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The House on Round Hill Road

The House on Round Hill Road

by Deborah Livesey

About The Book

Deirdre Lincoln is a middle-aged nursery owner who has escaped the confines of her New England upbringing to make a new life for herself with her husband, Jeremy, in the Pacific Northwest. Her peaceful world is interrupted by an unexpected phone call from her older sister delivering the news of her mother’s sudden death.

Deirdre leaves behind her preseason plant ordering to fly east and work with her sisters to plan the funeral and take care of family business – most importantly, selling the house they grew up in, a place rich with memories. It is the first time the four women have spent time together as adults, although they have kept in touch over the years. As Deirdre revisits her past, sorting through a host of recollections, she soon realizes that the house harbors a secret that could change her life forever.

In a novel about family and secrets, one woman returns to her childhood home, connects with a long-forgotten past, and discovers a new truth about herself.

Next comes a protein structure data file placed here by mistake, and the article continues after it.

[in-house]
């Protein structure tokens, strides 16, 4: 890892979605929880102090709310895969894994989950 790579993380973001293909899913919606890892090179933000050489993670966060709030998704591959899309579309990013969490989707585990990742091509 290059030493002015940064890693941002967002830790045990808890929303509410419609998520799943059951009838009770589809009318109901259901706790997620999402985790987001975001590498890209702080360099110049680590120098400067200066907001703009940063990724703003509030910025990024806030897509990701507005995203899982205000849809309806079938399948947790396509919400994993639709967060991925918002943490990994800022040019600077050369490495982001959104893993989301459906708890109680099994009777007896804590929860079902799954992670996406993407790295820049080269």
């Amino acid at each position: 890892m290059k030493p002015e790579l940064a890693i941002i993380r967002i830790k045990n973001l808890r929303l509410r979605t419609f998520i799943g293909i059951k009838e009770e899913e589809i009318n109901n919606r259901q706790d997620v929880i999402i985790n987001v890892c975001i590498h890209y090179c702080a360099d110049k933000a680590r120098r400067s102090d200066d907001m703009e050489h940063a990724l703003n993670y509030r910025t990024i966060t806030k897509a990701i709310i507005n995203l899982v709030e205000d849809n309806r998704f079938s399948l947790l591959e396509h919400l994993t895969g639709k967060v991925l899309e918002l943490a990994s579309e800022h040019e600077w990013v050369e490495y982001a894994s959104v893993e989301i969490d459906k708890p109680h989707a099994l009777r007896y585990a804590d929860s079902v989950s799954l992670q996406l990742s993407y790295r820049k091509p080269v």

Publication date October 26,2022
Language English
ISBN (Paperback)
979-8-88622-738-3 (E-BOOK)
Genre Fiction, Contemporary
Pages 229
Interior Color Black and White
Book Size 5.000" x 8.000" (203mm x 127mm)

About The Author

Deborah Livesey, a native New Englander, attended Smith College in Northampton, Massachusetts, the town from which she borrowed Round Hill Road. Deborah was a systems analyst before becoming active in electoral politics. Serving as an Executive Director of the King County Democrats (Seattle, WA), Deborah was selected to be a delegate to the Democratic National Convention in 1988. After the new millennium, she moved with her husband, Malcolm Cumming, to Whidbey Island, Washington. Debilitating Multiple Sclerosis forced Deborah into early retirement. While losing her ability to type or speak, Deborah used ASL to spell this story, letter-by-letter, to Malcolm and her good friend, Debbie Larsen, who took turns transcribing and editing her tale into the written words of this book. The effort for Deborah to tell her story through the eyes of Deirdre Lincoln took 6 years. Deborah passed away a little over a year after completing this story-telling project, perhaps hastened by the unwelcome installation two weeks later of a President for whom she did not vote.


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